Steam was published in April 2011 by Kedros. An extended excerpt of the novel was published in 2012 in the New York-based translation venue InTranslation.

"George Pavlopoulos’ second novel evokes the ideological crisis of Europe, its ambivalence about its glorious past, and its mounting crisis of identity. The author takes us into the heart of a fragile Europe plagued by the death of isms and the struggle between collectivism and individualism. Why do Europeans seem to be steeped in melancholy? What does the future hold for the next generation?

The story unfolds in a nameless city of unspecified locale, which in turns evokes Paris, London and Berlin. It all starts at the historic cinema Steam, which is about to close down in order to be replaced by a contemporary museum: the brainchild of ruthless plutocrat, Max Plinkie. At the core of the heterogeneous group that decides to spend the last night at the cinema as an act of protest, is a group of close friends, former children of the wild 60s. That night will turn out to be a unique opportunity for them to reminisce on the past and redefine their position in an ever-changing present. For young Lis, who stands as their natural successor, that night will serve as the impetus for a peculiar quest into her own identity. Armed with her camera, she will try to keep alive the images of a gradually vanishing world by embarking on a lonely and evocative journey whose path will be irrevocably marked by the presence of legendary artist, Floggenis."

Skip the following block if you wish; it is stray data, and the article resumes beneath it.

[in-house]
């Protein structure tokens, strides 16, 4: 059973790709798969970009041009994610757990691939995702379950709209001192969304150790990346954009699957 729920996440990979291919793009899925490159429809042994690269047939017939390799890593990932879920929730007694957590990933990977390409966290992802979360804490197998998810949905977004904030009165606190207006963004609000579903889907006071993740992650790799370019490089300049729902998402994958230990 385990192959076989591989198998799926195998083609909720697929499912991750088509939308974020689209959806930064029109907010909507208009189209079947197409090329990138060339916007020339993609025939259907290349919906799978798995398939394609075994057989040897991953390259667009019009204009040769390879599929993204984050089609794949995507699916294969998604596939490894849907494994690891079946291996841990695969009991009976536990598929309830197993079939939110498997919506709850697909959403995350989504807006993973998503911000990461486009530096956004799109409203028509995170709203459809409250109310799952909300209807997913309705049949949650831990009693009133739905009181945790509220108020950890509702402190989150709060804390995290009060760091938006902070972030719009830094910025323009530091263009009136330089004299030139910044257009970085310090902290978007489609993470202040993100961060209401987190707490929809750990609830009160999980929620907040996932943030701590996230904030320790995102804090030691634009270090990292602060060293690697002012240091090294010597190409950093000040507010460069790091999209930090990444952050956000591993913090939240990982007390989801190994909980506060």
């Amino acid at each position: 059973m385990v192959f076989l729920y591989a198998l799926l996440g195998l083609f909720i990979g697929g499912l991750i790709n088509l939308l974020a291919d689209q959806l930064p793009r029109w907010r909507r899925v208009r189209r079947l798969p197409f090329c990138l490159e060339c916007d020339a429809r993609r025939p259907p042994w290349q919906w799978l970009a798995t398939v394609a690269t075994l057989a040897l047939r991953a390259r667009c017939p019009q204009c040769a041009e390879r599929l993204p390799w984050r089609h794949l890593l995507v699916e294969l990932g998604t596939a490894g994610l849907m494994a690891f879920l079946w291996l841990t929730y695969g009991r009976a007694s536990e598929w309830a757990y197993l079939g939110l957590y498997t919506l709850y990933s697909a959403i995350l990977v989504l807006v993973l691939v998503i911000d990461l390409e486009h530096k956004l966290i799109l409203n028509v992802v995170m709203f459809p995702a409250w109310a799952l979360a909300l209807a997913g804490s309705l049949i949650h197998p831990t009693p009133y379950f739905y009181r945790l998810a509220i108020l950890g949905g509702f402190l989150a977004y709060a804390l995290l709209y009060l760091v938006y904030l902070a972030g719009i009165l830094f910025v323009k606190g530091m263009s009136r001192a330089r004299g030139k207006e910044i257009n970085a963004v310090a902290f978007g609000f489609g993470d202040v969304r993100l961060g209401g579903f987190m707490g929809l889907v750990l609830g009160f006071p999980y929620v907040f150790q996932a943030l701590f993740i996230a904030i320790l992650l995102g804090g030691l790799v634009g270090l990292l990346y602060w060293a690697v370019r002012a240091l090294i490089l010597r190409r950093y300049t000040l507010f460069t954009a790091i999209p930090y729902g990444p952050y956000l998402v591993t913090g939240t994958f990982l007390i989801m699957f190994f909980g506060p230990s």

Praise for STEAM:

“A unique tapestry of the world as it moves from the 20th to the 21st century –the identity and cultural crisis weaving the narrative’s deeper strands.”                                             

–Hestia Newspaper, 2011                                                                                             


“In Steam, a young man, George Pavlopoulos, describes the impact of the lost past with the wisdom, precision and knowledge of a writer old in years and big in talent.”

–Soti Triantafillou, bestselling writer of The Pencil Factory, 2012


Steam grabbed my attention, the characters were engaging: clearly the work of a superior mind.”

–Thomas Hodgkinson, Freelance writer for The Guardian and The Spectator, 2011